• How do you know if you have kidney involvement?
• Are there different patterns of Kidney disease with SLE?
• What happened with SLE Kidney disease ( lupus nephritis )in the past ?
• Can we treat kidney disease due to LN today?
• How successful are we?
• Will there be new ways to treat it tomorrow.
Case 3: Saleswoman with rash and
arthritis
•A 29 year old saleswoman develops arthritis
multiple joints, fever
•Exam: Lymphadenopathy, and a malar rash.
•Labs:
–Urinalysis 3+ protein, 18-20 rbc’s
–Creatinine 1.2 mg/dl
–24 hr. protein 1.8 g per day
–Complement 18% (normal 50-150%)
–ANA positive, Anti-DNA antibody positive
KIDNEY BIOPSY PERFORMED
RBC cast forms a mold of tubular lumen
Diffuse proliferative lupus nephritis: Diffuse and global
mesangial and glomerular capillary wall positivity for IgG
Full house IF
staining:
IgG, IgM, IgA,
C3, C1q
Lupus and Kidney Disease
• What are the kidneys – how do they work? ( what is a nephrologist?)
• How does SLE involve the kidneys?
• How do you know if you have kidney involvement?
• What happened with SLE Kidney disease ( lupus nephritis )in
the past ?
• Can we treat kidney disease due to LN today?
• How successful are we?
• Will there be new ways to treat it tomorrow.
Side Effects of Cyclophosphamide in the past
Event
Cy Therapy
(n = 21)
Combination Therapy
(n = 20)
n/n
n/n
Hypertension
10/20
10/20
Ischemic heart disease
1/19
4/19
Hyperlipidemia
7/20
8/19
Valvular heart disease
9/19
7/21
Avascular necrosis
6/21
6/20
Osteoporosis
4/18
3/19
Premature menopause
9/16
10/18
Major infections
7/21
9/20
Herpes zoster infection
6/21
5/20
Lupus and Kidney Disease
• What are the kidneys – how do they work? ( what is a nephrologist?)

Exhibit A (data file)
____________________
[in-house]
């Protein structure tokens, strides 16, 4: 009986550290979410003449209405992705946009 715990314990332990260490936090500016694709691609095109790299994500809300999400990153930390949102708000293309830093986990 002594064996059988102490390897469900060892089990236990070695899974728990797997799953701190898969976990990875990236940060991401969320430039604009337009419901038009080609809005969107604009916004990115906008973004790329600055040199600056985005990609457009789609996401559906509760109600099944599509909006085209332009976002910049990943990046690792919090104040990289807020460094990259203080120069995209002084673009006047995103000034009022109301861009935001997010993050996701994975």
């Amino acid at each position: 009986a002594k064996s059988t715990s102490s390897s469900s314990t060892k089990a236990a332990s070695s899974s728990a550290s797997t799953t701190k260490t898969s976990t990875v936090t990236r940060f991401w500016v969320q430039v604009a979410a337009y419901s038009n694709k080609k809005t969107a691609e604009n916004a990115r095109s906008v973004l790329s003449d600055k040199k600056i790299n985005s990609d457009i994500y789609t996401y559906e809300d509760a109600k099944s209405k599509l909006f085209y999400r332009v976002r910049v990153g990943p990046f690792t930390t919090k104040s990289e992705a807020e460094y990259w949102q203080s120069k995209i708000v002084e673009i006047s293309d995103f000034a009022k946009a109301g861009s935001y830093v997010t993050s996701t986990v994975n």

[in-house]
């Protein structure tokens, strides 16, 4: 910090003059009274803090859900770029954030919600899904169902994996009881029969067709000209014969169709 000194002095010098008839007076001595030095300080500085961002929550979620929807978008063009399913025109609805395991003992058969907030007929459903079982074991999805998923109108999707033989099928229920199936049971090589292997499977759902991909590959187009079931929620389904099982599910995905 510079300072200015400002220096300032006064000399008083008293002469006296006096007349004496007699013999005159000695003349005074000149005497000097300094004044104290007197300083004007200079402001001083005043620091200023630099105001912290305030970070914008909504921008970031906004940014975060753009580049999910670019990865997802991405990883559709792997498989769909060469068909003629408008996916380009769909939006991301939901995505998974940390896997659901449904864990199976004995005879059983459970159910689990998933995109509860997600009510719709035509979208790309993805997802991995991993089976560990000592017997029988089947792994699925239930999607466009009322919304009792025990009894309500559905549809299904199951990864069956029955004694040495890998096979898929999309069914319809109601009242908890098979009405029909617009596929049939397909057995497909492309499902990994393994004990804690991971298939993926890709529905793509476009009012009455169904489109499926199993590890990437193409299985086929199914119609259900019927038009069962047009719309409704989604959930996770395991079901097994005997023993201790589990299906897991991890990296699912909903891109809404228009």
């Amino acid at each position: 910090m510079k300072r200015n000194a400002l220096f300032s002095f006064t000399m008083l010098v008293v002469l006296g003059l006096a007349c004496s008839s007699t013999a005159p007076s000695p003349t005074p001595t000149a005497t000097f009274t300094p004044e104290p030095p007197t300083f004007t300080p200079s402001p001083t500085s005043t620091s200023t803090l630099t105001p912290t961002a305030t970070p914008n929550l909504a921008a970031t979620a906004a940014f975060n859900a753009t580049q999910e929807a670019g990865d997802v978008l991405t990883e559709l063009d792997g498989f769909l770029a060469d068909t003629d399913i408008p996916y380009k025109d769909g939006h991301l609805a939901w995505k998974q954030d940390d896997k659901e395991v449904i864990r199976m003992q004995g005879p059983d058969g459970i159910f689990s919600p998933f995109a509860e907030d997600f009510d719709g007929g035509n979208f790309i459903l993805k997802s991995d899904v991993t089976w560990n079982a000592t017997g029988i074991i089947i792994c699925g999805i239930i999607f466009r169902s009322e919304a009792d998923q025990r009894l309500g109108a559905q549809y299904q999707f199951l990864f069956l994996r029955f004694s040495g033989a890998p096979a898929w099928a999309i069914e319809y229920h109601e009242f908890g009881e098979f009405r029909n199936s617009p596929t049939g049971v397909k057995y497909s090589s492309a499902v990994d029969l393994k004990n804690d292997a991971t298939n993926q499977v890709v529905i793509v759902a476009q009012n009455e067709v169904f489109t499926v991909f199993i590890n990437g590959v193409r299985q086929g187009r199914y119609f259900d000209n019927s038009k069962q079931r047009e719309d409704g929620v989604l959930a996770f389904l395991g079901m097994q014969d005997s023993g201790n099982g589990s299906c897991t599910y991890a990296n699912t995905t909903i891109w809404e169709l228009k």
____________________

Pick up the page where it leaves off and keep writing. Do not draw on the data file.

• How does SLE involve the kidneys?
• How do you know if you have kidney involvement?
• Are there different patterns of Kidney disease with SLE?
• What happened with SLE Kidney disease ( lupus nephritis )in the past ?
• Can we treat kidney disease due to LN today?
• How successful are we?
• Will there be new ways to treat it tomorrow.
Proliferative LN
ACR- KDIGO Treatment guidelines –
INDUCTION
MMF
+
glucocorticoids
(e.g. pulse methylprednisolone)
or
CYC
+
Glucocorticoids
(e.g. pulse methylprednisolone)
EURO LUPUS
Low-dose CYC
6 months
Anti-MIF & LN Ad Board, July 13, 2011
or
NIH study
Hi-dose CYC
6 months
CONFIDENTIAL
Proliferative Lupus Nephritis –
Maintenance Treatment
ACR – KDIGO Treatment guidelines
CYC
induction
NOT IMPROVED
IMPROVED
NOT IMPROVED
MMF1-2g/d
or
AZA 2 mg/kg/d
± lo dose daily GC
CYC (lo- or hidose)
+
pulse GC then
daily GC
MMF1-2g/d
or
AZA 2 mg/kg/d
± lo dose daily GC
MMF 2-3g/d x 6
months
+
pulse GC then daily
GC
6 months
IMPROVED
6 months
MMF
induction
Lupus and Kidney Disease
• What are the kidneys – how do they work? ( what is a nephrologist?)
• How does SLE involve the kidneys?